The suspension of NBC correspondent David Shuster last week for an unfortunate and offensive crack about Chelsea Clinton points out a bigger problem on MSNBC:
Why are reporters hosting personality-driven shows?
Shuster, an experienced correspondent, was filling in for Tucker Carlson when he went on about the former first daughter’s role in her mother’s campaign.
Said Shuster: “Doesn’t it seem as if Chelsea is sort of being pimped out in some weird sort of way?”
Hillary Clinton `s campaign went ballistic, and Shuster was ordered to apologize and was suspended. There’s a back story here, including a couple of anti-Clinton comments that aired on MSNBC, that led to the strong punishment for Shuster.
It was a poorly chosen word to describe Chelsea Clinton, especially as it comes from a guy who has to cover politicians. Still, the real question remains: Why was Shuster filling in for Carlson in the first place?
It’s not MSNBC’s only example of reporters as personalities. NBC’s White House correspondent, David Gregory, hosted mornings on MSNBC after the mess that got Don Imus dropped. Gregory, who had been a regular Imus guest, is a quick-witted guy who also does some fill-in work on NBC’s “Today.”
Then he has to go back to the White House press room and ask tough questions and try to suppress his opinionated self.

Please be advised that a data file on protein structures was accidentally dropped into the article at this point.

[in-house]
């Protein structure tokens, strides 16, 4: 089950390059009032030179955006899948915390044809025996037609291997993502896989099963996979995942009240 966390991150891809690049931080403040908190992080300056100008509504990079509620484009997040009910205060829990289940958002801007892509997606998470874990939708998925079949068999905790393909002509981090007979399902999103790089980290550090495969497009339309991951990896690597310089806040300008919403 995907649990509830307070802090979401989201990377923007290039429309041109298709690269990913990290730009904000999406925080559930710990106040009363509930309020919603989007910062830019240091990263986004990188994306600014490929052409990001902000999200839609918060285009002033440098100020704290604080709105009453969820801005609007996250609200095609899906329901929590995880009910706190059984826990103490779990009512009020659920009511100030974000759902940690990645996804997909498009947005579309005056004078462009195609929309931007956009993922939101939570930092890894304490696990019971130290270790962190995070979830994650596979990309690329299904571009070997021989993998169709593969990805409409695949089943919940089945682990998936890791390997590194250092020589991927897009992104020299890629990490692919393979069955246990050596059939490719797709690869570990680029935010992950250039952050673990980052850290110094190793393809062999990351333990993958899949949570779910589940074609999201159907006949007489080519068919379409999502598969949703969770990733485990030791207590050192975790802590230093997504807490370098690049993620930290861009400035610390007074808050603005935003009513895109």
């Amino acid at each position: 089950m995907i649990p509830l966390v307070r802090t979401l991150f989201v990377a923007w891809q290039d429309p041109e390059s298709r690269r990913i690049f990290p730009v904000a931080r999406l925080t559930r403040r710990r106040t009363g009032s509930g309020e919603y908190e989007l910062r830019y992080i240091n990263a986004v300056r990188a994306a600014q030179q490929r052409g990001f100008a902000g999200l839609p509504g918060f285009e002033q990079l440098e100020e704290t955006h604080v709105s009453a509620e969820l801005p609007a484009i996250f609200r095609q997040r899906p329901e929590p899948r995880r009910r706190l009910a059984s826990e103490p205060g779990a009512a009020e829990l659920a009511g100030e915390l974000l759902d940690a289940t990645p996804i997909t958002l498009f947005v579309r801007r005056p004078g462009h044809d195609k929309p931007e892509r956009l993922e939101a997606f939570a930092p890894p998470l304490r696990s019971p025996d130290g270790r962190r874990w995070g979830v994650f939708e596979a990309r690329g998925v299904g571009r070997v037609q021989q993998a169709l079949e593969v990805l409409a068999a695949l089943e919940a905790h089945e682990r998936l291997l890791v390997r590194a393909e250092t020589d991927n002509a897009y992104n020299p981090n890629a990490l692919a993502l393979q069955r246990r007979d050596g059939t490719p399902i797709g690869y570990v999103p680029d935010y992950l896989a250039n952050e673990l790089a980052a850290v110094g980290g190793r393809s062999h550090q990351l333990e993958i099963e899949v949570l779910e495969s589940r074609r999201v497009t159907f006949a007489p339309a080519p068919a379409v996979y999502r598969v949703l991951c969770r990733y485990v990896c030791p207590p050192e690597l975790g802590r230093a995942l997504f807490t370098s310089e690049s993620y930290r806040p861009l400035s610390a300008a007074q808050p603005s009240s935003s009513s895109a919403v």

It’s a situation fraught with professional danger.
This criticism doesn’t apply to the TV news channel equivalent of entertainment show hosts, personalities like Carlson, Keith Olbermann and Joe Scarborough (although Scarborough’s sidekick, Mika Brzezinski, is another of those reporter/personality hybrids).
The personality-show hosts are all about their own opinions and how they entertainingly they express them, not unlike radio talkers.
In fact, Olbermann has the opposite problem on MSNBC, when he’s assigned to host news coverage, like Tuesday night’s MSNBC reporting on the Potomac primaries. He was alongside Chris Matthews, an opinionated guy himself but clearly a savvy political analyst. Olbermann is an acid-tongued commentator, not an expert on presidential primaries, and shouldn’t be anchoring straight news coverage.
MSNBC has scored some ratings gains by turning up the volume on its personalities. But those gains may also leave reporters like Shuster in the dust because they turned up their personalities just a bit too much.